The accounting firm of PricewaterhouseCoopers has a message about last night’s shocking Oscars ending: We’re sorry.
The 89th annual Academy Awards was mere minutes from wrapping a somewhat boring broadcast when backstage staffers started running to the microphone to interrupt the final acceptance speeches.
Presenters Warren Beatty and Faye Dunaway had just awarded the Oscar for Best Picture to “La La Land.” The only problem was they were supposed to give “Moonlight” that honor, and there had been a terrible mix-up behind the scenes.
Here’s the entire moment as it played out on live TV:
The veteran actors took to the stage to present the final award of the night. As Beatty read the card in the envelope, he looked visibly confused. He checked the envelope more than once, paused, looked to Dunaway, started to announce the winner, and then passed the envelope to his co-presenter, who promptly said, “La La Land.”
“As the ‘La La Land’ cast was taking the stage to celebrate, a stagehand in the wings said, ‘Oh ... Oh my god, he got the wrong envelope.’ They walked back and forth repeating it.”
Only two humans on the planet know the Oscar winners in advance, and that’s PricewaterhouseCoopers’ Brian Cullinan and Martha Ruiz. After stuffing the envelopes and locking them in a briefcase, they memorize the list of winners. Just last week, the duo blogged on The Huffington Post about the process, and described a meticulous system for ensuring there were no mistakes:
“We hand each envelope directly to the presenter in each category. We are positioned on either side of the stage, so we can hand envelopes from stage right or stage left, depending on where the presenter is entering. We don’t leave for the entire show ― not even for a bathroom break! We’re so focused on doing our jobs that we don’t mind the hours of standing.”
In the photo below, Cullinan appears to be checking envelopes with a stagehand as “La La Land” producer Fred Berger thanked his family.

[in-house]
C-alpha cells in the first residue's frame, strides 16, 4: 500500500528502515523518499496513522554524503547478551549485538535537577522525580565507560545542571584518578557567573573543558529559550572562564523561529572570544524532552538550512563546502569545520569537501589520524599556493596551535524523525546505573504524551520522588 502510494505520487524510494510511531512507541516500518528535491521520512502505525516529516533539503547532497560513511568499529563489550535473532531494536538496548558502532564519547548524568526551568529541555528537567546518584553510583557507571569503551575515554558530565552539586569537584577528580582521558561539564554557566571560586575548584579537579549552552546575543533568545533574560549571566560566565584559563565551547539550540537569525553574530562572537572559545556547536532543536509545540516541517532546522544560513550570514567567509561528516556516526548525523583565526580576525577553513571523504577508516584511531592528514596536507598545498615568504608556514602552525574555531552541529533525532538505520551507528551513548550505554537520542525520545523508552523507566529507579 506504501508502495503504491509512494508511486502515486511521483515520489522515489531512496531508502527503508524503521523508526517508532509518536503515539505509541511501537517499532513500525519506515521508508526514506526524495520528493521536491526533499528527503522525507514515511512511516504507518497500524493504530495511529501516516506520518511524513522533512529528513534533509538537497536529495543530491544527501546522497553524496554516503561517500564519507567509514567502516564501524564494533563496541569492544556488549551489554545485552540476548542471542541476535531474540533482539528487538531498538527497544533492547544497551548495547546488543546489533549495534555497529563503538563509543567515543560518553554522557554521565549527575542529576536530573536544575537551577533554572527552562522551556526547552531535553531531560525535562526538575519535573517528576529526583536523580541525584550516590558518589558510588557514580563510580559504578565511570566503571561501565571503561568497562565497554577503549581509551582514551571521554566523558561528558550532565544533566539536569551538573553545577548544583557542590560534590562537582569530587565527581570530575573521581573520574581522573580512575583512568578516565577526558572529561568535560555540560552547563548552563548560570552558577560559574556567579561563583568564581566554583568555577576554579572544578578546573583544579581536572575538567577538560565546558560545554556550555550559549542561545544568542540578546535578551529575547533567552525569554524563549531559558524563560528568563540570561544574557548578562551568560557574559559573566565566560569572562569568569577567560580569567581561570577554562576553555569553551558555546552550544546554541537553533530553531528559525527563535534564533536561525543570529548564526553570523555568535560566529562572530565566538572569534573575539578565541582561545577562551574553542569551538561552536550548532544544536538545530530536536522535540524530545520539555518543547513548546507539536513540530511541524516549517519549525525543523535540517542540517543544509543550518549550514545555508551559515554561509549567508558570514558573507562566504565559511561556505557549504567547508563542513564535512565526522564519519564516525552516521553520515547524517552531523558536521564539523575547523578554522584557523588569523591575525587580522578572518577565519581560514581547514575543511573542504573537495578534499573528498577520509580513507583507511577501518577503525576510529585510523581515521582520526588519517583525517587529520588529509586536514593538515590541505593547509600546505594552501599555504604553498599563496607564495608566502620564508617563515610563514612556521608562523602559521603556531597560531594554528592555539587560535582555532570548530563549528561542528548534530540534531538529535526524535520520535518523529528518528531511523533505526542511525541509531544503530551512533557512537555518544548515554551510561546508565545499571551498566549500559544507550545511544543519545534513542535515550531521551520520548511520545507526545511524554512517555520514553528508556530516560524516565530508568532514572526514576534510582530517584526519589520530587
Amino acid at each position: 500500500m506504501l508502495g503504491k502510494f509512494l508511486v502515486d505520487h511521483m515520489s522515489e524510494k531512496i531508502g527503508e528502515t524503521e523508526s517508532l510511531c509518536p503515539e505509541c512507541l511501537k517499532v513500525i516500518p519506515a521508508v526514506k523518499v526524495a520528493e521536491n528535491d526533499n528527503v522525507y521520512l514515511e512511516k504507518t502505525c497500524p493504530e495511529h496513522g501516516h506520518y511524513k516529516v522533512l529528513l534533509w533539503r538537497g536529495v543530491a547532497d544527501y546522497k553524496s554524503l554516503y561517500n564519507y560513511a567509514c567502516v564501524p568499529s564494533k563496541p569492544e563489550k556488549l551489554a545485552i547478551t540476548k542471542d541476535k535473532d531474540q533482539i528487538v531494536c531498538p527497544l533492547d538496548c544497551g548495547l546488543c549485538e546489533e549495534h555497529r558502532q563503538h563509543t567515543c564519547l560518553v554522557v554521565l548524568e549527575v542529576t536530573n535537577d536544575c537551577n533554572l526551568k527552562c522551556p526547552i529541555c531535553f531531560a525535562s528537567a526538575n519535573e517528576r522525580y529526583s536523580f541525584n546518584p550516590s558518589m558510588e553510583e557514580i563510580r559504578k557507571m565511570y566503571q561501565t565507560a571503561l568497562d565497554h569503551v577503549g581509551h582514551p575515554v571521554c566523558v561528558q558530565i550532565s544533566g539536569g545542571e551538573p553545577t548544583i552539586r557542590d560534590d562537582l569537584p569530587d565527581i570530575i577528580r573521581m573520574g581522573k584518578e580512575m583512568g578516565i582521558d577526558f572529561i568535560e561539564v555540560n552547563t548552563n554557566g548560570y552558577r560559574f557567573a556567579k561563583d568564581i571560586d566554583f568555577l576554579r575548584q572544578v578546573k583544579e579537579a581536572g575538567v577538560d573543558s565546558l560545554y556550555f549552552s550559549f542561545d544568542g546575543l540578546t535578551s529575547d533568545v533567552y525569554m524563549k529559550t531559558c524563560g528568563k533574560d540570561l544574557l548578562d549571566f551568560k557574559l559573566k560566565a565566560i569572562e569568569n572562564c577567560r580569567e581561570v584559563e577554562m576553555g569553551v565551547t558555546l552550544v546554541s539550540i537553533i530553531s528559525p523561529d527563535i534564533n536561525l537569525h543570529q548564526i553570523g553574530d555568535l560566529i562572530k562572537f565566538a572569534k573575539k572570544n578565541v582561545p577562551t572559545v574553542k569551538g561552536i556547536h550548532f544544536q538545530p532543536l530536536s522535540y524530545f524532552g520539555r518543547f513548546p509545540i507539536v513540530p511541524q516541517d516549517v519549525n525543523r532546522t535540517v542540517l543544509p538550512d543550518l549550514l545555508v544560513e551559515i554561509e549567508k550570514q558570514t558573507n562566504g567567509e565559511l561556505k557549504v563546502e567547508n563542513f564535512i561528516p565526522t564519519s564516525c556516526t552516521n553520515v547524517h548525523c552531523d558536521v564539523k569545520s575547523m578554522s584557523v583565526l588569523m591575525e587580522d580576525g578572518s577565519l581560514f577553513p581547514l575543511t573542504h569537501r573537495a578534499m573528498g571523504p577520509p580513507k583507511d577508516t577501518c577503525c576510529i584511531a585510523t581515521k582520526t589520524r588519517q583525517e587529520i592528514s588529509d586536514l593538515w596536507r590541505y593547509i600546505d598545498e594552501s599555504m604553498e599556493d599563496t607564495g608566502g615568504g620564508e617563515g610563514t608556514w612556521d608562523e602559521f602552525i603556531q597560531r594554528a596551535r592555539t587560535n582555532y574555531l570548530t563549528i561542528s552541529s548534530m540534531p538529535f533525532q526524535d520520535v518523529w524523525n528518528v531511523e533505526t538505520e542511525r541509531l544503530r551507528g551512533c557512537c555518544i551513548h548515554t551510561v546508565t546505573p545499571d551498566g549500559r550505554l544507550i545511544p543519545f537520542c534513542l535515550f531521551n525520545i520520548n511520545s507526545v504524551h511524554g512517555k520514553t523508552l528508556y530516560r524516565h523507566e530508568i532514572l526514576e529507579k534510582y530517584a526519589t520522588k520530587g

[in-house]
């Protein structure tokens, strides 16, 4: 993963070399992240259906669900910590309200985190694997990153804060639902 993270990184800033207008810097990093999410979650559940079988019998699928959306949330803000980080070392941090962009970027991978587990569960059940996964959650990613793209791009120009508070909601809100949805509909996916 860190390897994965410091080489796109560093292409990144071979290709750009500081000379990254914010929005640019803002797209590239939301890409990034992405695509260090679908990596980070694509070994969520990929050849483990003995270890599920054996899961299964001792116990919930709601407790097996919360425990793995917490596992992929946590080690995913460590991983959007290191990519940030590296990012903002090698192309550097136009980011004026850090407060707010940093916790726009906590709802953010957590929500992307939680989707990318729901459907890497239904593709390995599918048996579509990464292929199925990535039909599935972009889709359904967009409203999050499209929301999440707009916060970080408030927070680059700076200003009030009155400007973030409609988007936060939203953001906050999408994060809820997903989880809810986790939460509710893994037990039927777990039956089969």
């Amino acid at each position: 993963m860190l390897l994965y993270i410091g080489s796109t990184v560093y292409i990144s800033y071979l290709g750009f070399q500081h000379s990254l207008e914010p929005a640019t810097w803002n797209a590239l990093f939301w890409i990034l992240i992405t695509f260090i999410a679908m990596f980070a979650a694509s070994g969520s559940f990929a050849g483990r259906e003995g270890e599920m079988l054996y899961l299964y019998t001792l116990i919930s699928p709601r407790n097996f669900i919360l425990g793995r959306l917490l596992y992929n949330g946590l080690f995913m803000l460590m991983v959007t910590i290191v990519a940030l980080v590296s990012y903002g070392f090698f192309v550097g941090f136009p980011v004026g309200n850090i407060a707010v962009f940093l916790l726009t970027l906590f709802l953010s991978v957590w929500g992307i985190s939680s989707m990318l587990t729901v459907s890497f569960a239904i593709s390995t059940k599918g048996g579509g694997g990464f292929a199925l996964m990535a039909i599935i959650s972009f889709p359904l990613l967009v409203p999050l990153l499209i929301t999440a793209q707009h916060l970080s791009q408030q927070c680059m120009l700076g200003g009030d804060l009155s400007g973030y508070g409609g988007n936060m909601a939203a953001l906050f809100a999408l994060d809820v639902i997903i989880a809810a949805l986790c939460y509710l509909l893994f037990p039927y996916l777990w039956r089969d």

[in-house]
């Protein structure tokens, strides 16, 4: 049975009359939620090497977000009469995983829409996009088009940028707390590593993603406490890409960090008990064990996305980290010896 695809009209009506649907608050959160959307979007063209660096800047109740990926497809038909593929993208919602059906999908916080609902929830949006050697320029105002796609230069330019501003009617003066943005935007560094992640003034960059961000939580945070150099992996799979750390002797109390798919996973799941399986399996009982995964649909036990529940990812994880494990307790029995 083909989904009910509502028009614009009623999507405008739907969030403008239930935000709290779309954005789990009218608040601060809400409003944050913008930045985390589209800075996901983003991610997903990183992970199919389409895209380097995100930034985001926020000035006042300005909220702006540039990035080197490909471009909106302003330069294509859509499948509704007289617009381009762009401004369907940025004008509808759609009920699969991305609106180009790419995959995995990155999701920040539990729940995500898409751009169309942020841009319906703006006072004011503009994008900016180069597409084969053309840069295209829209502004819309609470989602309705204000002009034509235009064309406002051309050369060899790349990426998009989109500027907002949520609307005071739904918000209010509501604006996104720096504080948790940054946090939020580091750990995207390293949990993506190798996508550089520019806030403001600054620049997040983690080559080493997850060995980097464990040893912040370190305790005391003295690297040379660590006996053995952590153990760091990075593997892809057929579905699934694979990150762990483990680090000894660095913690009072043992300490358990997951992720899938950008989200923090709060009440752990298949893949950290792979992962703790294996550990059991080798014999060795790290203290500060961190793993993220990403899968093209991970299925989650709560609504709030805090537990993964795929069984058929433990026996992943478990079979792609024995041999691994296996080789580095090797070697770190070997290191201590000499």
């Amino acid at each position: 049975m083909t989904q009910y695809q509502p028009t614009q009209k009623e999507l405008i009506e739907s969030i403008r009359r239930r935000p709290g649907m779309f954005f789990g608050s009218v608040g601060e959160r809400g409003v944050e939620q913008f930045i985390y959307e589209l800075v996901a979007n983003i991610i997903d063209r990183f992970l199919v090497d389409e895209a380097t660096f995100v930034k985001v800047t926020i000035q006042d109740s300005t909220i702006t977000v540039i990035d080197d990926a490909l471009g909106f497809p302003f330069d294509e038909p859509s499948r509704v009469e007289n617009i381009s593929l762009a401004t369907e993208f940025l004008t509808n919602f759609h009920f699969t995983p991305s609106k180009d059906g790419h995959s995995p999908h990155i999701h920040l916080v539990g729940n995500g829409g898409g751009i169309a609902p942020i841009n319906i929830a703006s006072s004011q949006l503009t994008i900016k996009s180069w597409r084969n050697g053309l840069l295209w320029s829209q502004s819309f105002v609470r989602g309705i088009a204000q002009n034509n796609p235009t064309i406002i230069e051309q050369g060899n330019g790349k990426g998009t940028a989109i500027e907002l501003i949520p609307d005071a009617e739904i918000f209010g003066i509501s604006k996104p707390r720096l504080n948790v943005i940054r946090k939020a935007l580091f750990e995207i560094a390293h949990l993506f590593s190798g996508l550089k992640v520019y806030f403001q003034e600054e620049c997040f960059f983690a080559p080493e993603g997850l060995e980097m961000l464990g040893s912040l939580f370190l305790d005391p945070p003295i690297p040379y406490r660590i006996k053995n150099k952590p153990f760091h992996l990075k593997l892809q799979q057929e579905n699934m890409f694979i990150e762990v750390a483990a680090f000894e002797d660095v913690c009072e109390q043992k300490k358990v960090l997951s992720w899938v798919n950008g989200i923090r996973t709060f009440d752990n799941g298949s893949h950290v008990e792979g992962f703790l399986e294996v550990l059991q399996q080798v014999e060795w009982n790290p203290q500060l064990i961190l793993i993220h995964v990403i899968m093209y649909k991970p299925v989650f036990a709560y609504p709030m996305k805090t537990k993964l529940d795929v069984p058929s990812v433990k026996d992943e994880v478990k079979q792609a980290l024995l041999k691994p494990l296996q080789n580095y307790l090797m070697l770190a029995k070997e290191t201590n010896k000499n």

“La La Land” cast and crew quickly learned they were erroneously awarded the Best Picture honor.
“There’s a mistake,” “La La Land” producer Jordan Horowitz said. “’Moonlight,’ you guys won best picture. This is not a joke.”
“This is not a joke. I’m afraid they read the wrong thing,” “La La Land” producer Marc Platt added.
Los Angeles Times film writer Amy Kaufman described the atmosphere at the Dolby Theater.
The producers and cast of “Moonlight” were invited to the stage as the stunned crowd applauded and host Jimmy Kimmel joked about the blunder. Beatty took to the microphone to explain what went wrong:
“I want to tell you what happened. I opened the envelope and it said Emma Stone, ‘La La Land.’ That’s why I took such a long look at Faye and at you. I wasn’t trying to be funny.”
Kimmel elaborated on Beatty’s confusion in an interview with ABC.
“I know that the envelope Warren Beatty was handed said ‘Outstanding Female Actor’ on it,” Kimmel said. “This was confusing, obviously. We thought he was being coy and cute and milking it to make everybody suffer, but in reality, he was perplexed by why her name was on it.”
Soon after the show ended, photos started circulating on Twitter of Beatty appearing to hold an envelope that read “actress in a leading role.”
Emma Stone was also confused by the mix-up, as she told reporters backstage that she was holding her winning envelope when Dunaway announced the Best Picture winner, suggesting that she didn’t understand how Beatty’s card could have been the same.
But as Cullinan and Ruiz confirmed last week, there were two copies of each envelope.
A few hours after the awards show, the accounting firm released a statement to The Hollywood Reporter confirming Beatty was given the wrong envelope:
The accounting firm vowed to investigate how the mistake occurred. Meanwhile, the cast and crew of “Moonlight” celebrated their surreal win.
“It’s very hard to feel joy in a moment like that,” Mahershala Ali, who won Best Supporting Actor for his work in “Moonlight,” told the Hollywood Reporter. “But I feel very fortunate for all of us to have walked away with the best picture award. It’s pretty remarkable.”
CORRECTION: A previous version of this article incorrectly identified “La La Land” producer Jordan Horowitz as Jason Horowitz.